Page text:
That whole topic was brought to mind to me yesterday in a podcast (driving more, so listening more). The topic was trans things, and the speaker said that Facebook and other social media operations were banning trans people’s posts, even when they were in private areas, and how unfair that was and how it harmed the trans community. I immediately thought of far-right communities, and how I want them to be surveilled to within an inch of their life (and an inch beyond). [Yes, sure, “far-left” too, to the extent they exist; that’s dozens of people, DOZENS! I just don’t see “far left” as a violent threat. They are a cultural threat in that they have a LOCK on tiny theater productions.]
I’d like to see someone (I don’t think it can be me) define “right” and “left” in terms of how they see a nation’s or the world’s communities. On the right, there’s a hint in how it is descended from feudalism via royalism, though it likes its “barons” (whatever that may be at any stage in history) to have a lot of leeway to exercise their power independently of a king/president (see the Magna Carta and Federalism). Nobody should interfere with their oppression of their serfs/slaves/employees/subordinates. Unfettered power is the sweetest power, even if it is the power to put fetters on someone.
How does the “left” define its community? Sometimes internationally, as in workers of the world. I think it can also be nationally, but without regard to traditional social hierarchy. So the ideal “liberal” order would be like what we had after WWII for 20 years, with high marginal tax rates and high inheritance taxes to create more financial equality, and good public schools (in English with introductory (i.e., 1 year) help for non-English speaking children; this is the area I would be considered “right-wing”) and free college for all who want it to create a ladder of social ascent. Why is there more social mobility in Scandinavia than in the US or Europe? High taxes + free schools and college. Because of the draft in the pre-Vietnam era,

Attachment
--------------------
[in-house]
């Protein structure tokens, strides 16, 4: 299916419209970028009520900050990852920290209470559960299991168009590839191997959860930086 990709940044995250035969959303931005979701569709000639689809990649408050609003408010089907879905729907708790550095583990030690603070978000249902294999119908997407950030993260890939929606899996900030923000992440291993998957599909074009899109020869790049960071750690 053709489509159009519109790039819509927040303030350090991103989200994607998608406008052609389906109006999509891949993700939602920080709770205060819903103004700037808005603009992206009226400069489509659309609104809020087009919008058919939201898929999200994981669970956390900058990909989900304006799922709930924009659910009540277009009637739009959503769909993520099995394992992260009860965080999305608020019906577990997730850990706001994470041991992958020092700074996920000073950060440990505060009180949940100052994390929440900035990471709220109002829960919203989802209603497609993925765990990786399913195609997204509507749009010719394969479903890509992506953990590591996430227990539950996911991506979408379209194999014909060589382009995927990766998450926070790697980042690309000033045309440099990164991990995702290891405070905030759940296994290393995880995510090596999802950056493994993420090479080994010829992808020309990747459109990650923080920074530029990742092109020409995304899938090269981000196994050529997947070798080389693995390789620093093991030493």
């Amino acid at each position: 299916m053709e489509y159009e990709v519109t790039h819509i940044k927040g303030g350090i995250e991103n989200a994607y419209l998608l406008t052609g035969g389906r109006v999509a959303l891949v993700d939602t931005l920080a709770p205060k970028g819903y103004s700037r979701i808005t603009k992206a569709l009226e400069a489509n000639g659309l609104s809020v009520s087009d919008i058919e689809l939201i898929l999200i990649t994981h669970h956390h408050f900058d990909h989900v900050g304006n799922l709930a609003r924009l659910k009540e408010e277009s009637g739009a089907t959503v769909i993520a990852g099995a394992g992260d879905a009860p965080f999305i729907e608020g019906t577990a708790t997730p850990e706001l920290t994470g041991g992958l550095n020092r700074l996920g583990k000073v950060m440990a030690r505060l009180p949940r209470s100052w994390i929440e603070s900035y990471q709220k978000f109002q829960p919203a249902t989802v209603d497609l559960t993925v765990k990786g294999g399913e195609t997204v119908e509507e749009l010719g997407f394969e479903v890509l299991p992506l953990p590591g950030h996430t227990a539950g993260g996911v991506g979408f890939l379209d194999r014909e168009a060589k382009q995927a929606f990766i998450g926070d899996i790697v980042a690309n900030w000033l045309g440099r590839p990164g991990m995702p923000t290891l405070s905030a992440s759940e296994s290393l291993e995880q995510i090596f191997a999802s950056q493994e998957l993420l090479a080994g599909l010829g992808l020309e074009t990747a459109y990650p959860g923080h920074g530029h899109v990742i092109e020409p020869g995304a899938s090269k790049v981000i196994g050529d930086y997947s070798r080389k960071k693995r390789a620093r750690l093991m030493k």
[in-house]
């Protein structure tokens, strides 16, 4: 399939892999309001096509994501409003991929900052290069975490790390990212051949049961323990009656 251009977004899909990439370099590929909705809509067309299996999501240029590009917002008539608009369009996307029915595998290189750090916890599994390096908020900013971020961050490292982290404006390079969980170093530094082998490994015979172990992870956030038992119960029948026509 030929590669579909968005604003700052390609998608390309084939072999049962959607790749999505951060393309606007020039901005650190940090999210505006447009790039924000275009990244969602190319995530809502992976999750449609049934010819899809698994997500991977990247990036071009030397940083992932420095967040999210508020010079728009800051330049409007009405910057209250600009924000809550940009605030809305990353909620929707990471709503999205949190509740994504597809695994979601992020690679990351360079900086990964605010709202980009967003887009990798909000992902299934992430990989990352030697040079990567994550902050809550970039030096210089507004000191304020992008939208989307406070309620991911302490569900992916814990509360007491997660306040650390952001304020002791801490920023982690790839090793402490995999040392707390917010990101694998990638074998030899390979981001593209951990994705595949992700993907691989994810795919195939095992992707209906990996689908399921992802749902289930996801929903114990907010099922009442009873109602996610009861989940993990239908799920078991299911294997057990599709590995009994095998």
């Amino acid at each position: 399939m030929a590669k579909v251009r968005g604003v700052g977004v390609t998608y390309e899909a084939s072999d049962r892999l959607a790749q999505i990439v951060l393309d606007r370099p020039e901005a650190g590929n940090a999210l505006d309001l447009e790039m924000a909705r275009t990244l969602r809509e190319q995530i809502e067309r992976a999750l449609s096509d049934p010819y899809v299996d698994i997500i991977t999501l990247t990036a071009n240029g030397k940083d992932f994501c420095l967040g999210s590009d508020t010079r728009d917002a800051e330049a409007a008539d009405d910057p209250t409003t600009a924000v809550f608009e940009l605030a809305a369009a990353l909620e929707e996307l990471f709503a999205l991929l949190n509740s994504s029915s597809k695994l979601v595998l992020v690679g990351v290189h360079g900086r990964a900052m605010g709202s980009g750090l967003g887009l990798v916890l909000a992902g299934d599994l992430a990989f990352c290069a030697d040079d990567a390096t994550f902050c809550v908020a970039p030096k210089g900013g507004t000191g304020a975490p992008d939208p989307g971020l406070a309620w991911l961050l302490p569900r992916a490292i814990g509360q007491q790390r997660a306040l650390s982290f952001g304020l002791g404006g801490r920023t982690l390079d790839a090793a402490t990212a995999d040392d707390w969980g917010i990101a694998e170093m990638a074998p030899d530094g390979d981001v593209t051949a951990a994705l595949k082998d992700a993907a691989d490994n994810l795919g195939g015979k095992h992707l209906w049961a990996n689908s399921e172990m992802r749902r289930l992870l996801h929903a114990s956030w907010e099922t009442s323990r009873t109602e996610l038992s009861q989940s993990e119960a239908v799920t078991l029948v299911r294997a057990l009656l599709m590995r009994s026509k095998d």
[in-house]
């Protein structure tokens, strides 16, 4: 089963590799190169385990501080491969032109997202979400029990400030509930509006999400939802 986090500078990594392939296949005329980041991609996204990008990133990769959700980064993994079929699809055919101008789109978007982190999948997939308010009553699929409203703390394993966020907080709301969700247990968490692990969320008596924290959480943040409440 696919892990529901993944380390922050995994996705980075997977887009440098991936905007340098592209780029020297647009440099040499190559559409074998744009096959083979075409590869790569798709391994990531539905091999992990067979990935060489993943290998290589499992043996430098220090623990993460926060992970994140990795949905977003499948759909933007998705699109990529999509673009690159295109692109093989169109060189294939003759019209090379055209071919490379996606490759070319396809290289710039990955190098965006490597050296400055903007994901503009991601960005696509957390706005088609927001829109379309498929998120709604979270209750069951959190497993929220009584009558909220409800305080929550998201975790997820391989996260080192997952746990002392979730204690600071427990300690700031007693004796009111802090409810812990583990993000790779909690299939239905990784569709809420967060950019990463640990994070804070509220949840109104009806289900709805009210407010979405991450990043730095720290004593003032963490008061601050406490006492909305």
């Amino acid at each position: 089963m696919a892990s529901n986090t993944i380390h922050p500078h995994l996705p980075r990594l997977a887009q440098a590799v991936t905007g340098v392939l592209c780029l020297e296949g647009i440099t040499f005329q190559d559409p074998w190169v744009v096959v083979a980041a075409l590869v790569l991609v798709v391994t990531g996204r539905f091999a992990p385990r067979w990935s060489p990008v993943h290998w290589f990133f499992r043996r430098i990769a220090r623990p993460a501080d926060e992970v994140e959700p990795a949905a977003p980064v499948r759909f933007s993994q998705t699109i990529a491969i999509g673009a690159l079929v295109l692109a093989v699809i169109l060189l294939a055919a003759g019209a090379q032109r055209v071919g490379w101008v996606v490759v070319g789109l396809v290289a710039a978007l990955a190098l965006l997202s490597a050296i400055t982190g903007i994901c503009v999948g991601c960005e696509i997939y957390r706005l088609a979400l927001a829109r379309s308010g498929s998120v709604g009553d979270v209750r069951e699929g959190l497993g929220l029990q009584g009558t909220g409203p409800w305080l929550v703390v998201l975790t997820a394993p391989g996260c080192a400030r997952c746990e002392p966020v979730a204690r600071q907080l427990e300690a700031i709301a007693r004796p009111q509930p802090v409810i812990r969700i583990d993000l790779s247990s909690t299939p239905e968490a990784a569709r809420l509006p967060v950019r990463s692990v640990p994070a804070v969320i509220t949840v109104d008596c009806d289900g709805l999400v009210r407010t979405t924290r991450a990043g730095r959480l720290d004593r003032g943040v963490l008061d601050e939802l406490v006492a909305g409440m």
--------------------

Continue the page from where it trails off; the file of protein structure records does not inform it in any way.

everyone was all White people men were “equal” and the government successfully created a White middle class, which was a shining example to the world.
Except for the racism and the sexism, America was great then! And we should Make America Greater!
Okay, so that’s a stab at how the L and the R identify our “communities”. How do they deal with other communities? Ethnic, religious, other. America had a “melting pot,” which has more or less charitable definitions (over a couple of generations, you can be full Americans and we’ll be gentle in the meanwhile, maybe just mocking your accent or facial hair; OR Assimilate quickly, become invisible or we’ll discriminate against you and maybe lynch you).
I remember a trope a few years back about people moving to Bible Belt communities. At the local watering hole, someone would ask, as one does there, Where do you go to church? You’d better have an answer, because if you didn’t go to church, you were considered a threat. How do we know you won’t just KILL people? What’s stopping you, if not our Lord Jesus? You remember, this was a real argument. How can they trust you, if you don’t go to Church, and preferably, their particular Church?
And this is the suspicion of Jews — they’re not part of my community, they’re part of their own community. Who do they answer to? What are they up to? And if you start thinking that, you will notice other small differentiating characteristics: facial features, hair, clothes, accents… Never a shortage of ways to notice differences.
Another community that has suffered a great deal of discrimination are the Roma. Persecuted in Germany, sullenly tolerated elsewhere. Now, I don’t know much about the Roma, but I believe the stereotype is that, unlike Jews, they have historically been suspected of not participating in the overall economy, but rather in the grey or black market. So they have the same suspicions levied against them that Jews have, but Jews participate in the at-large economy so can have a great claim to be “mainstream.”
What about communities that discriminate to the point of violence against those who are really hard to distinguish as “other”? In France, there was (is still? I don’t know!) the community of Cagots. Indistinguishable from other French people except by their names, they had special entrances to Churches, and it is said that priests would give them communion with tongs. But know who was and who was not a Cagot was vital, to the point that when a fire broke out in a government building that had files of Cagot’s names, the community went to rescue the files, just so they could keep track of whom to oppress!
And of course the famous 1950s 60s reaction to men’s long hair: “You can’t tell the boys from the girls!” Why, again, do you need to? To know whom you can harass, what form the harassment should take, whom you should hire or not, whom you can batter or (maybe) flirt with.